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Poverty and Homelessness

Oregon Lawmakers Approve Bill To Turn Hotels And Motels Into Housing, Shelters

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Erik Neumann / JPR News
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Pam Lott, Director of Administration for the non-profit Options for Helping Residents of Ashland, rolls up a banner covering the former Super 8 hotel in Ashland. It became the new home of a OHRA shelter starting in February.

The bill would pave the way for converting motels or hotels into emergency shelters or long-term affordable housing even if current zoning laws would prohibit doing so. The building must, however, be within the city’s urban growth boundary.

Oregon state lawmakers approved a measure on Wednesday that embodies the times we are living in: The bill would ease the ability to convert hotels and motels — pummeled by the coronavirus pandemic — into long-term affordable housing for people who lost their homes in the wildfires or who are otherwise unhoused.

Rep. Pam Marsh, D-Ashland, who sponsored House Bill 3261, and represents a region where 2,500 homes were wiped out in Oregon’s 2020 wildfire season, said the ability to quickly turn some hotels into emergency shelters has been “a godsend.”

“This allows us to repurpose hotels and motels that have housed tourists to house the most vulnerable,” Marsh said on the House floor.

The bill would pave the way for converting motels or hotels into emergency shelters or long-term affordable housing even if current zoning laws would prohibit doing so. The building must, however, be within the city’s urban growth boundary.

The mere fact that legislation passed also marks an increasingly rare moment in the House where partisan gridlock has slowed all legislative progress to a crawl and made it increasingly challenging to debate policies.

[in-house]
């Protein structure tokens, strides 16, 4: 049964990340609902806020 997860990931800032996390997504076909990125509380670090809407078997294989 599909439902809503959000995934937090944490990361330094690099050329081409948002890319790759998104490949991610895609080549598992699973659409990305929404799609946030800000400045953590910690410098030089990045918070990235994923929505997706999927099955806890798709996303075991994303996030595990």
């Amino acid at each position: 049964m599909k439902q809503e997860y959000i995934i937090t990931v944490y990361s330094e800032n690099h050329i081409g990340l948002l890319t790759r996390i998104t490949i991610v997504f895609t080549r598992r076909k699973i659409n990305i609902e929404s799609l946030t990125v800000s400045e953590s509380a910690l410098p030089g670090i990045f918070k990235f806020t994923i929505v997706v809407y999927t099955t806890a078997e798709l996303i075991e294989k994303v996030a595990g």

There are other similar housing efforts underway in the state, including what has been dubbed Project Turnkey, where the state carved out $65 million to buy and convert motels into temporary shelters. House Speaker Tina Kotek also has a bill, House Bill 2006, that would allow local governments to waive design, planning and zoning regulations to approve the siting of emergency shelters.

House Republican Leader Christine Drazan, R-Canby, said Marsh’s legislation highlights a larger problem the state is facing: unworkable land-use laws.

“This takes our land-use system and acknowledges that it’s broken,” Drazan said, voting against the measure, and instead calling for an overhaul of the state’s land-use laws.

The measure now heads to the Senate.

Shortly after the bill passed, legislators were back to relying on computer software to read legislation word by word.

For weeks, Republicans have been requiring all bills be read in full before a final vote.

Republican Leader Drazan has called on Democrats to open the Capitol to the public, to kill deeply controversial legislation, move only bills with bipartisan support and give more consideration to Republicans’ input.

On Wednesday, Kotek offered her own proposal to Drazan. In a letter, Kotek asked Drazan to allow lawmakers to consider budget bills without them being fully read out loud.

The constitution states bills must be read in full before passage. But in previous years, both parties agreed to skip bill reading. It takes two-thirds of members to waive the rule. Republicans have started increasingly voting against waiving the rules, relying on the tactic to slow the overall agenda and maintain leverage over majority Democrats.

“I don’t think anyone should be playing politics with the budget rebalance package,” Kotek wrote Drazan on Wednesday.

Some of the budget bills under consideration would include $250 million for a summer learning and child care package, also funding for homeless shelters and wildfire recovery.

Copyright 2021 Oregon Public Broadcasting